Stage Fright (1950)

Approved   |    |  Film-Noir, Mystery, Thriller

Stage Fright (1950) Poster

A struggling actress tries to help a friend prove his innocence when he's accused of murdering the husband of a high society entertainer.


Get More From IMDb

For an enhanced browsing experience, get the IMDb app on your smartphone or tablet.

Get the IMDb app

Reviews & Commentary

Add a Review

User Reviews

31 August 2011 | barryrd
| Forgotten Hitchcock Movie
This is a fine movie by Director Hitchcock in which Jane Wyman shines as the aspiring stage actor trying to get to the truth of a murder. It is usually overlooked or forgotten in evaluations of Hitchcock's overall work. Wyman's friend Richard Todd is on the run from the police. In an effort to out the guilty party, she enlists the help of her father, played by the great Alastair Sim. She worms her way into the household of a far more accomplished actor, Marlene Dietrich, impersonating a servant. She also wins the heart of a police inspector, Michael Wilding. She is at the forefront of this entertaining little film as she changes wardrobes and accents, going back and forth from London to her country home. The cast is strong all-round and, in addition to the above, are the talented Dame Sybil Thorndike, Joyce Grenfell and Kay Walsh, not to mention Patricia Hitchcock, the director's daughter, who often performed very capably in his movies. The movie is a black comedy that moves along at a great pace, with interesting vignettes and the long takes that Hitchcoock used so effectively. The on-location shooting in London gives the movie a reality missing in Hitchcock's earlier films. I liked this movie very much and with Wyman's acting and Hitchcock's direction, it works well.

Critic Reviews

Did You Know?


After completing this movie, Sir Alfred Hitchcock didn't work in his native Britain again until Frenzy (1972). However, Hitchcock did film the climactic scenes of The Man Who Knew Too Much (1956) in London.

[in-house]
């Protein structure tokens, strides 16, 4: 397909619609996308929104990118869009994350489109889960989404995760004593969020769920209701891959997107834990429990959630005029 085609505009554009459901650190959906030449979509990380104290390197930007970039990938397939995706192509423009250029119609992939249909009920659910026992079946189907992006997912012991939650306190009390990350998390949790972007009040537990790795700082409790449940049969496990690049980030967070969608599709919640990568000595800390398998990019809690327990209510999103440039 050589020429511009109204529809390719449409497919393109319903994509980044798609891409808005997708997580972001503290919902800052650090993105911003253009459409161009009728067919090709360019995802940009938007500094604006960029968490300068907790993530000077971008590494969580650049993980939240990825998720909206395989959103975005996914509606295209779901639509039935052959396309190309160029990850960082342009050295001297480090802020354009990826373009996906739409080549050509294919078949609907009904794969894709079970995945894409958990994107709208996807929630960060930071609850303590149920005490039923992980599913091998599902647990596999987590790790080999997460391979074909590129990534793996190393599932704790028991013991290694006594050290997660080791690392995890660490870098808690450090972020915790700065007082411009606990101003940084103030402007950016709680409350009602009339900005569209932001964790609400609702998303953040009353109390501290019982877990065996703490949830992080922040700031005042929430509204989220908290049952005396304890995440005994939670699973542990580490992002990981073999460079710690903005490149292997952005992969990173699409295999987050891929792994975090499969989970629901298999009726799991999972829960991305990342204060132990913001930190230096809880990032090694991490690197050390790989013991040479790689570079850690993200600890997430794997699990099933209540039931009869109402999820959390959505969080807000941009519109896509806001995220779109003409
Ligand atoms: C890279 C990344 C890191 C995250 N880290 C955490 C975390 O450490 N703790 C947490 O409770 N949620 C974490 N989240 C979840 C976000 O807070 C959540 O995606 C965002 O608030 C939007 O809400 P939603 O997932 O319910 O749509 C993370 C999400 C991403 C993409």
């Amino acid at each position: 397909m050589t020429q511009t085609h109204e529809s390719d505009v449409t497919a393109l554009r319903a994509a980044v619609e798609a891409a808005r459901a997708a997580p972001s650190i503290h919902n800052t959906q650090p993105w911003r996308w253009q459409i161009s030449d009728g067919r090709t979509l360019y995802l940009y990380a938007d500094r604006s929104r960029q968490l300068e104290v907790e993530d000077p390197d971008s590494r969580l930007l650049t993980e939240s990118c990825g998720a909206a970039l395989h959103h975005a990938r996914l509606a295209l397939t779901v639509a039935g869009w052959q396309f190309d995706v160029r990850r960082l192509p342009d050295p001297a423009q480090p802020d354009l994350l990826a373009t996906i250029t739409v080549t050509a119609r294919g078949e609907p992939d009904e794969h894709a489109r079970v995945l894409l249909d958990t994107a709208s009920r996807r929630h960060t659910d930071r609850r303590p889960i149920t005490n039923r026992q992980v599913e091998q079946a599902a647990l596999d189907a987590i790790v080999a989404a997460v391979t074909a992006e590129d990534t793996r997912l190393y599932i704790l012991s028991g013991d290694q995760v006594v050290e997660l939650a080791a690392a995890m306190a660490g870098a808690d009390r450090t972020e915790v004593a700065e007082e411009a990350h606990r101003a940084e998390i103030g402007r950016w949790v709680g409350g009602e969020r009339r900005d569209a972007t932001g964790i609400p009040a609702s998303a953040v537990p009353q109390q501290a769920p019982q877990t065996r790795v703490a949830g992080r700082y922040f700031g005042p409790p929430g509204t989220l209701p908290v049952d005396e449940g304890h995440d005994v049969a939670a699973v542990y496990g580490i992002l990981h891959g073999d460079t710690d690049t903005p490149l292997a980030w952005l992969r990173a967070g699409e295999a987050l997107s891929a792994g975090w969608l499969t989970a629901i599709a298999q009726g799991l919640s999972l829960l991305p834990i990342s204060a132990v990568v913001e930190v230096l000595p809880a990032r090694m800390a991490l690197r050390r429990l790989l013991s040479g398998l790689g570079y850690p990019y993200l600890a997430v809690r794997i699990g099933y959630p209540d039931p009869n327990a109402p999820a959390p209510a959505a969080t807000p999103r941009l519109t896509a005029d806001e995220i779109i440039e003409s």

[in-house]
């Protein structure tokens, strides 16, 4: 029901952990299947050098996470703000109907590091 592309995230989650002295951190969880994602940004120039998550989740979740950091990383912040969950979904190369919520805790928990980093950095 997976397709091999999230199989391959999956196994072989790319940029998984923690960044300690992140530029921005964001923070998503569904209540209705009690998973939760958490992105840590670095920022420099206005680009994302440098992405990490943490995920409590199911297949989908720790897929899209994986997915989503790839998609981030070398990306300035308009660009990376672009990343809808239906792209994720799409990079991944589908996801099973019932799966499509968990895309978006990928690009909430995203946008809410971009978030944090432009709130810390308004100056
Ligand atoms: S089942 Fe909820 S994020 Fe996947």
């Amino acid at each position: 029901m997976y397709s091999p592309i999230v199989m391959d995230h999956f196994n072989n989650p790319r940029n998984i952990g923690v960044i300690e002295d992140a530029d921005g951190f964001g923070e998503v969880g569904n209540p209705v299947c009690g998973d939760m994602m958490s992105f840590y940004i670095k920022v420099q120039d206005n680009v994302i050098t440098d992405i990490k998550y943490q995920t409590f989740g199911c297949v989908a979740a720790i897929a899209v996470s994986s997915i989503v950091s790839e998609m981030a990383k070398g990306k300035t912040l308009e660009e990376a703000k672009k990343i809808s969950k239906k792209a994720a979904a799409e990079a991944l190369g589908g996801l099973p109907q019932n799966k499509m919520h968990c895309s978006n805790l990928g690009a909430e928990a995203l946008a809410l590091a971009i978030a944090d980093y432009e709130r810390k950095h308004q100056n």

Eve Gill: Any sign of the police?
Jonathan Cooper: No, no sign. Looks like we're getting away with it.
Eve Gill: Good.
Jonathan Cooper: How far is it to your father's boat?
Eve Gill: Two hours, with luck. You're luck seems to be very good. Touching wood.


In the opening credits, Alastair Sim's name is misspelled as "Alistair Sim."

Alternate Versions

A French VHS released in the nineties contained two versions of the film: one dubbed, the other subtitled. Beside this difference numerous edits were made in the dubbed version. Many scenes were shortened such as the talk between Eve and her father outside the boathouse in the night, Eve's attempt to disguise herself as a maid... However, and more importantly, this version contained two longer scenes not present in any copy released on VHS or DVD so far.

  • The first one is an extension of the bar discussion scene between the maid and the other patrons, right before Eve asks Wilfred Smith "Don't you think she's talking too much?" The dialog is dubbed in French.
  • The second scene is a slightly but magnificent longer version of Marlene Dietrich singing "The Laziest Gal in Town". The complete song runs 4 minutes instead of 3.37 in the edited version. The cut occurs after the first "it's not 'cause I couldn't" in the lyrics.


In Grandma's Day
(1917) (uncredited)
Music by
Dave Stamper
Lyrics by Gene Buck
Sung by a chorus after Charlotte exits the stage


Plot Summary

Synopsis (WARNING: Spoilers)


Film-Noir | Mystery | Thriller

Our Favorite Emmy Photos of All Time

Revisit some classic and contemporary Emmys moments with our throwback gallery.

See the full gallery

Around The Web


Powered by ZergNet

More To Explore

Search on